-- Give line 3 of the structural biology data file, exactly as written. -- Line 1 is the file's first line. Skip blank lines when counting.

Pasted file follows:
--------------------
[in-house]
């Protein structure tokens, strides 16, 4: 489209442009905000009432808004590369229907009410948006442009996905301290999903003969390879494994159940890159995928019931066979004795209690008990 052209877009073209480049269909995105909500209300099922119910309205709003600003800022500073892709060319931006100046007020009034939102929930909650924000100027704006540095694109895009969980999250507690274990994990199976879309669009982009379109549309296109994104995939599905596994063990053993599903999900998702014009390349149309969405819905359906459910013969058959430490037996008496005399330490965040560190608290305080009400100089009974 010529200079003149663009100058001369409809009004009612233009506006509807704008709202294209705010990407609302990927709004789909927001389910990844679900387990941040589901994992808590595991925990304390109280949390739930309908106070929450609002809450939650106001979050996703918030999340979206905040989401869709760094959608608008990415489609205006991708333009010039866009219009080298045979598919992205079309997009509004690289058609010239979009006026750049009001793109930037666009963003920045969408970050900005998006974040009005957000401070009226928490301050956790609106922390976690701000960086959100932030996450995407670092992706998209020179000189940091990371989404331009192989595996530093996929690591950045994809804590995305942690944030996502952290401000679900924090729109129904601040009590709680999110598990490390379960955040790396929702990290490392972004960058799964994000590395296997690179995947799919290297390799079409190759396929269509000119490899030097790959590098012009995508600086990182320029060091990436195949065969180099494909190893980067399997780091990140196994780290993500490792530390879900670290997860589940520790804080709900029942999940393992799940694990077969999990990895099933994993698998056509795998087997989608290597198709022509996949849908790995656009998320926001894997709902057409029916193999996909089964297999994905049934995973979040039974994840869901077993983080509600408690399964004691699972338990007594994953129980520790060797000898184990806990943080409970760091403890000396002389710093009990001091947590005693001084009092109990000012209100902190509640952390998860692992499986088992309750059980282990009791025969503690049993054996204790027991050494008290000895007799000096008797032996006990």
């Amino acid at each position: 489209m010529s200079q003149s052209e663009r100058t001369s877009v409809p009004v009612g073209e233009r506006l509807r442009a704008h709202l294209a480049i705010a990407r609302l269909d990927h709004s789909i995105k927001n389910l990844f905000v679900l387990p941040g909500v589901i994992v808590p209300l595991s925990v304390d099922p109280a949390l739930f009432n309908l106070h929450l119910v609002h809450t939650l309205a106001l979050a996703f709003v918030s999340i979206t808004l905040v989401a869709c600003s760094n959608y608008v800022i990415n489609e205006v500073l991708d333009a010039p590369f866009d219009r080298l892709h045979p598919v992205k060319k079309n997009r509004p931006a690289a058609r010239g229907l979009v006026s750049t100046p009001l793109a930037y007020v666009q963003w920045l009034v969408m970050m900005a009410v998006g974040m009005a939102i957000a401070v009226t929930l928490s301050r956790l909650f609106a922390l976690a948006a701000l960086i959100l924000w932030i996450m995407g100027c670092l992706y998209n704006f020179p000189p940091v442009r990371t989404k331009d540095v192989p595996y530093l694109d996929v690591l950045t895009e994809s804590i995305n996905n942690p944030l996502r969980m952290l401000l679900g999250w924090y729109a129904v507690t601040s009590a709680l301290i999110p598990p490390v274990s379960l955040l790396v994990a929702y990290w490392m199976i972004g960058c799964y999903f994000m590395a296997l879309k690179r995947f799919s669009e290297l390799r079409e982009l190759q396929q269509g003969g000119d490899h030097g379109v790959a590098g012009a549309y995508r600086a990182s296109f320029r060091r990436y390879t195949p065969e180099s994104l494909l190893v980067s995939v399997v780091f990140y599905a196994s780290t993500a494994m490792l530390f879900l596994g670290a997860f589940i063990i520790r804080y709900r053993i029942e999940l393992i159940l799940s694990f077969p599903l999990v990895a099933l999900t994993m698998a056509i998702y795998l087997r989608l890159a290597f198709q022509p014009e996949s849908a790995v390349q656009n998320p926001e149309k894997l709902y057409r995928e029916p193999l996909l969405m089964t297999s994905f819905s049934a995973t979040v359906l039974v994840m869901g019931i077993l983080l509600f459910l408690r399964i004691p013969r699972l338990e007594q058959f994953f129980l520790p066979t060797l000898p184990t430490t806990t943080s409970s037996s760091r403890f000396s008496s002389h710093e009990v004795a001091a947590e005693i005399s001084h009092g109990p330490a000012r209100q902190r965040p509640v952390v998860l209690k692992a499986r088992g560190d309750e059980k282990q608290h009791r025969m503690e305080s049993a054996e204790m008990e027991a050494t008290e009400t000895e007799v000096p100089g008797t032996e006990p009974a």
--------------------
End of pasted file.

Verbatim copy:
């Amino acid at each position: 489209m010529s200079q003149s052209e663009r100058t001369s877009v409809p009004v009612g073209e233009r506006l509807r442009a704008h709202l294209a480049i705010a990407r609302l269909d990927h709004s789909i995105k927001n389910l990844f905000v679900l387990p941040g909500v589901i994992v808590p209300l595991s925990v304390d099922p109280a949390l739930f009432n309908l106070h929450l119910v609002h809450t939650l309205a106001l979050a996703f709003v918030s999340i979206t808004l905040v989401a869709c600003s760094n959608y608008v800022i990415n489609e205006v500073l991708d333009a010039p590369f866009d219009r080298l892709h045979p598919v992205k060319k079309n997009r509004p931006a690289a058609r010239g229907l979009v006026s750049t100046p009001l793109a930037y007020v666009q963003w920045l009034v969408m970050m900005a009410v998006g974040m009005a939102i957000a401070v009226t929930l928490s301050r956790l909650f609106a922390l976690a948006a701000l960086i959100l924000w932030i996450m995407g100027c670092l992706y998209n704006f020179p000189p940091v442009r990371t989404k331009d540095v192989p595996y530093l694109d996929v690591l950045t895009e994809s804590i995305n996905n942690p944030l996502r969980m952290l401000l679900g999250w924090y729109a129904v507690t601040s009590a709680l301290i999110p598990p490390v274990s379960l955040l790396v994990a929702y990290w490392m199976i972004g960058c799964y999903f994000m590395a296997l879309k690179r995947f799919s669009e290297l390799r079409e982009l190759q396929q269509g003969g000119d490899h030097g379109v790959a590098g012009a549309y995508r600086a990182s296109f320029r060091r990436y390879t195949p065969e180099s994104l494909l190893v980067s995939v399997v780091f990140y599905a196994s780290t993500a494994m490792l530390f879900l596994g670290a997860f589940i063990i520790r804080y709900r053993i029942e999940l393992i159940l799940s694990f077969p599903l999990v990895a099933l999900t994993m698998a056509i998702y795998l087997r989608l890159a290597f198709q022509p014009e996949s849908a790995v390349q656009n998320p926001e149309k894997l709902y057409r995928e029916p193999l996909l969405m089964t297999s994905f819905s049934a995973t979040v359906l039974v994840m869901g019931i077993l983080l509600f459910l408690r399964i004691p013969r699972l338990e007594q058959f994953f129980l520790p066979t060797l000898p184990t430490t806990t943080s409970s037996s760091r403890f000396s008496s002389h710093e009990v004795a001091a947590e005693i005399s001084h009092g109990p330490a000012r209100q902190r965040p509640v952390v998860l209690k692992a499986r088992g560190d309750e059980k282990q608290h009791r025969m503690e305080s049993a054996e204790m008990e027991a050494t008290e009400t000895e007799v000096p100089g008797t032996e006990p009974a």